They say a picture is worth a thousand words, but what about a political poster? Its charm, brilliance –or its insidiousness and crassness — depends on the political eye of the beholder.
Today, the international media’s eyes will be on Democratic presumptive nominee Sen. Barack Obama who will speak in Berlin to what is expected to be a huge crowd. His speech has been prefaced by what some consider a “snub” aimed at Republican presumptive nominee Sen. John McCain by the nation’s Prime Minister:
The German Chancellor Angela Merkel has praised Barack Obama’s political and physical strength as “Obamania” reached the highest levels of state on the eve of the Democratic presidential contender’s feverishly anticipated visit to Berlin today.
In a remark that could be interpreted as casting aspersions on his 71-year-old Republican rival John McCain, Ms Merkel told reporters: “I would say that he is well-equipped – physically, mentally and politically.”
One side issue — in a campaign now unfolding of partisan-fought side issues — is whether the poster above printed in German is inspiring or creepy. And, in the nature of political politics, the interpretation sometimes rests on partisan bias or an intent to find something to cast in the worst possible light (a light that probably would be interpreted a tad differently if it was referring to the candidate backed by the person doing the blasting). Witness some reaction to the brilliant/scary (pick a term that fits your political bias) Obama poster:
–The lively conservative website www.lucianne.com (yes, that Lucianne of Monica Lewinsky fame) has the poster plastered on the front page with headline: “Scared yet?…
Obama poster for today’s rally in….BERLIN!” (The implication on a few sites is that it somehow shows a Messianic leader and by implication of course German was lead by a Messianic leader who’s name was…..)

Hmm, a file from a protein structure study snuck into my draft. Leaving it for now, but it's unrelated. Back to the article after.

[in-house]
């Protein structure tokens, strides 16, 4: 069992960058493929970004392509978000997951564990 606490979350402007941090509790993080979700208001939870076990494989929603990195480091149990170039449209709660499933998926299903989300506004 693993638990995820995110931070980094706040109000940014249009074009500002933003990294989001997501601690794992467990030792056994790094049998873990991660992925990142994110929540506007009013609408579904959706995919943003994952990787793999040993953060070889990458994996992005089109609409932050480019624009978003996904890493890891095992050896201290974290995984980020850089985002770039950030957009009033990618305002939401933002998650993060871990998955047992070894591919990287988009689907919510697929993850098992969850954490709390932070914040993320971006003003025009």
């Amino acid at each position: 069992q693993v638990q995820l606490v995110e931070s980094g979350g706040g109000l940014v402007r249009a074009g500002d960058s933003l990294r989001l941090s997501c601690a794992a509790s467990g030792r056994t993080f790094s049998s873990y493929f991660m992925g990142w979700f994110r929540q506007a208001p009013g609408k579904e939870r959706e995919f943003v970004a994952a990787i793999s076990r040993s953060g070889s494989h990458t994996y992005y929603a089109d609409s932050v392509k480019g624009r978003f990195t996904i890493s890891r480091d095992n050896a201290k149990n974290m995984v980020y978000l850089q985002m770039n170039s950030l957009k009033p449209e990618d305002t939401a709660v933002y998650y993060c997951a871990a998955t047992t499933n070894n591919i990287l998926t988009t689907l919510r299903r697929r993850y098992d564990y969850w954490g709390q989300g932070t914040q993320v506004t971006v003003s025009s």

—Dr. Melissa Clouthier puts the poster next to a poster of a certain World War II German leader who butchered millions of people and writes:
A note about the picture juxtaposition: This is about artistic tone. The profile view. The serious expression. The shading. When I saw the Obama flier picture, my mind immediately called up this Hitler image and I was struck by how similar they are in feel the color choice differences aside. Unnerving really.
—Matt Yglesias, looks at suggestions that Obama is posed like Adolph you-know-who and writes:
If I were to engage in guilt-by-association grounded in Obama campaign iconography, I would probably have observed that his campaign aesthetics seem to have something in common with socialist realism, but it takes all kinds I guess.
–Mother Jone’s The Riff blog thinks the design is superb:
Jeez, I know I’ve already blubbered endlessly over the sophistication of Obama’s graphic design, but you just gotta see this. It’s a poster being used to advertise the senator’s upcoming speech in Berlin, and it may be the finest piece of contemporary mainstream political art I’ve ever seen. All text is set at a 45-degree angle on varying shades of Obama Blue, with one thin swath of brick red emphasizing that “Tickets are not needed.” Barack’s profile is oddly de-emphasized, yet the whole poster seems to be covered in a subtle gradient, creating a definite glow from that side of the page.
The above left graphic is Barack Obama’s campaign poster which publicizes (in German) the major address he will make tomorrow in Berlin.